Finally, you must figure out exactly how you’re going to assemble and arrange all the necessary lights, fans, filters, containers, grow medium and nutrients required to keep your crop healthy. Don’t start buying or borrowing costly equipment until you’ve got everything worked out, as that can lead to costly missteps. Also, if your total closet area is at least six feet tall, you’ll be able to section it off, with one-third of the space on top devoted to vegetative growth, mother plants and cloning, and the large space below set aside for flowering. This is the same “perpetual harvest” concept employed in most growrooms, only compacted down to a tiny space.
Once you’ve decided on the basics, begin your work by completely clearing out the grow space you’ve chosen and giving it an incredibly thorough cleaning. Scrub the walls, floor and ceiling with a mild bleach-and-water solution using brand-new mops and sponges. Then cover every visible surface using flat white paint, which will reflect as much light as possible onto your plants and promote vigorous photosynthesis. To prevent bright lights, steady hums and skunky aromas from giving away your garden, add buffers to your fans to keep them from vibrating, plug or cover any light leaks escaping through cracks in the door, and install a carbon filter in your filtration system that cleans the air as it gets sucked out of the closet. Adding a grow tent to the inside of the closet can also help keep in light, sound and smell, adding another layer of protection without much additional cost or effort.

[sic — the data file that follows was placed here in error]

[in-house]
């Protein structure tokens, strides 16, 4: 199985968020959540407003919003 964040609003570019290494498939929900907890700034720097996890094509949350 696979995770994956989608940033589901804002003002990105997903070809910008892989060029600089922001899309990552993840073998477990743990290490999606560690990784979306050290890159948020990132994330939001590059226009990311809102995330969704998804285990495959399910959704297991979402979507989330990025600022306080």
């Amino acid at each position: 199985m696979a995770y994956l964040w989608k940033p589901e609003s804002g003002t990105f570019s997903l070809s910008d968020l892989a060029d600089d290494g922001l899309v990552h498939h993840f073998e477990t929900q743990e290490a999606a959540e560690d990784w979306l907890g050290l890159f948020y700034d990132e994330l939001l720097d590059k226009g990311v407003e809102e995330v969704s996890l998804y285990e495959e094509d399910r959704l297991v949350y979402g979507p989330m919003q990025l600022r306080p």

The Right Light
When it comes to high-intensity discharge (HID) lighting in your closet garden, less is definitely more. So don’t listen to that friend who’s trying to sell you his old 1,000-watt bulb because “going big is the only way to grow real bud”: Those 1,000-watters were designed for much larger spaces (where they can be hung farther away from the plants) with significantly more air circulation. Try to cram one into your closet grow, and the incredibly intense light and heat will literally fry your bud.